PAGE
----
You are alone. The creeping darkness is not your friend. The creaks of the metal and the splashing of the waves tell you that you are no longer at home, and the moonlight howls tell you that something lurks in the shadows. Something that has no intentions of aiding you in your hour of need. Something monstrous.
Developed by Team Junkfish, a successful young group of AbertayUniversity graduates, Monstrum is a videogame designed around a simple principle: tension. Every aspect of the in-development version of the videogame presented to VRFocus at last week’s Game Developers Conference (GDC) in San Francisco suggested that a nimble mind is just as important as quick reactions. It’s just as easy to be caught off-guard as it is to plan a decoy and daring escape, but first the player must learn a little about their surroundings.
The player will find themselves lost on a ship out at sea with their singular objective being escape. They must find a lifeboat, ensure it’s seaworthiness and vacate their current premises with haste. However, this task is not as easy as it sounds. Every time the player enters the ship it’s structure is procedurally generated: what may have been the obvious path to safety last time around is a tortuous dead-end this time. The comparisons to Left 4 Dead‘s AI Director are perhaps inevitable, and Team Junkfish and aware of this. More than that however, they embrace it.
The puzzle structure of Monstrum is designed to reflect the stage-by-stage nature of Left 4 Dead. Seeing your ultimate conclusion, the player must mentally work back through each potential conflict until they find the starting point. This inevitably involves collecting items and returning them to the lifeboat, but it’s not as straightforward as walking too-and-from. The challenge of Monstrum is to complete this task while avoiding that previously mentioned monster.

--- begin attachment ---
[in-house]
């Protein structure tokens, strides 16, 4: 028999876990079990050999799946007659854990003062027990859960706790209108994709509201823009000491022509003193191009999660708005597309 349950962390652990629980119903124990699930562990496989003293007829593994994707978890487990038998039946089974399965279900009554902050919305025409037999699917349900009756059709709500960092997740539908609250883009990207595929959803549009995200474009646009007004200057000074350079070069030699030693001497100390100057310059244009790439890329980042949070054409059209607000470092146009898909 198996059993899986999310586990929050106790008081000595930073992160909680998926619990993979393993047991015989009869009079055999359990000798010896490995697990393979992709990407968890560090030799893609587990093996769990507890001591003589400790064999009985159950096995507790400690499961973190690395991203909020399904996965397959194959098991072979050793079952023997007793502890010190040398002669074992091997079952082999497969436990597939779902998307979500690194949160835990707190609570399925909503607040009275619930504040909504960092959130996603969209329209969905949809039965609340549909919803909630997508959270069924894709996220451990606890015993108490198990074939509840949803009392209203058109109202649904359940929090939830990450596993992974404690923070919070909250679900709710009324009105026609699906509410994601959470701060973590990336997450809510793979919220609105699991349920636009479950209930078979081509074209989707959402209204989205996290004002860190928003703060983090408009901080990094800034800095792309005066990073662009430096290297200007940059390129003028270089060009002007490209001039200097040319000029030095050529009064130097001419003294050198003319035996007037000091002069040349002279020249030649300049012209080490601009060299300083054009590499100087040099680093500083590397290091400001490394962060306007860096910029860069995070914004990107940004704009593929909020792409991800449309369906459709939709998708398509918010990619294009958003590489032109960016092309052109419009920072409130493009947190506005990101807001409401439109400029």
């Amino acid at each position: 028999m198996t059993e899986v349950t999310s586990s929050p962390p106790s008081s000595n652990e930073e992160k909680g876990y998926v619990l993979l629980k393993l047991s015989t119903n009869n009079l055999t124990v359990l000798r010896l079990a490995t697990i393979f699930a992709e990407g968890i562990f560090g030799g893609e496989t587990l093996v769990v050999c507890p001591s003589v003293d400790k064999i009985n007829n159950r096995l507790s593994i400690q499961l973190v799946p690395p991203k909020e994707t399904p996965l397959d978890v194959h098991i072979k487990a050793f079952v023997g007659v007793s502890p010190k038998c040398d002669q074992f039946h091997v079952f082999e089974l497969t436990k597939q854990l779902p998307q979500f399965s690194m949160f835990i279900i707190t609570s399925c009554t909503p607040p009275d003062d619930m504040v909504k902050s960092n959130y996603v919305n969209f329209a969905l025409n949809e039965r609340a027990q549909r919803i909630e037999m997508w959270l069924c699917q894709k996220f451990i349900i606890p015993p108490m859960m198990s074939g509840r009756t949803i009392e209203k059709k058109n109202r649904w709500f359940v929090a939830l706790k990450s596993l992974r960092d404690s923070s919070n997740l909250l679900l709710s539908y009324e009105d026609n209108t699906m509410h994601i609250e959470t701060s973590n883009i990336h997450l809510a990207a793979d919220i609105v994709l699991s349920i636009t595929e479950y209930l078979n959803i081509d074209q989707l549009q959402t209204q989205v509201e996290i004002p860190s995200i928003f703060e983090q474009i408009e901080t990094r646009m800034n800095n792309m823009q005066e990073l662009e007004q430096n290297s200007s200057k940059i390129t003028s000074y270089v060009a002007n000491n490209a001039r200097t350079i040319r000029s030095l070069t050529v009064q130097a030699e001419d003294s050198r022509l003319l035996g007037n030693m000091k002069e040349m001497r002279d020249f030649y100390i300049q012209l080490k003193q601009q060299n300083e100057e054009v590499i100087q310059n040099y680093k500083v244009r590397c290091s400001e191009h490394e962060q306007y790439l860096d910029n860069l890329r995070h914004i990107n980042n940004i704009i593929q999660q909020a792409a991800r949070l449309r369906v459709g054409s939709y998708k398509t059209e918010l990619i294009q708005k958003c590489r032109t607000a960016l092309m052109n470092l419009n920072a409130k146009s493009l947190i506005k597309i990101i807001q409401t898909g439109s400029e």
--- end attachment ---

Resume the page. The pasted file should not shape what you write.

There will be several in the final build, Team Junkfish assures VRFocus, each with different behavioural protocol. Furthermore, they will be randomly assigned just as with the level design, so the player will truly never know what they are about to face. The brute in the early preview build was a hulking best of glowing red and black, quick and powerful but ultimately quite dumb. He was willing to enter a fight without a second thought – and his brute strength meant that he would inevitably emerge victorious each time – however he is easy to distract or confuse. Throughout Monstrum the player can find a collection of items that can be used to lure the monster or act as a decoy. The player also has the ability to hide, but doing so can be dangerous: if the monster is truly hurt by your actions he will rip apart the room in search of you, and it may only be a matter of time.
The small sample of Monstrum that was offered to VRFocus was little more than a tease. Played without Oculus Rift and with only one monster, this ‘pre-alpha’ build offered an insight into the kind of videogame experience that Monstrum promises to be without spoiling the unique nature of it’s randomised presentation. Monstrum will be coming to Rezzed, Birmingham, this weekend with full Oculus Rift compatibility, and VRFocus will keep you updated with all the latest from Team Junkfish.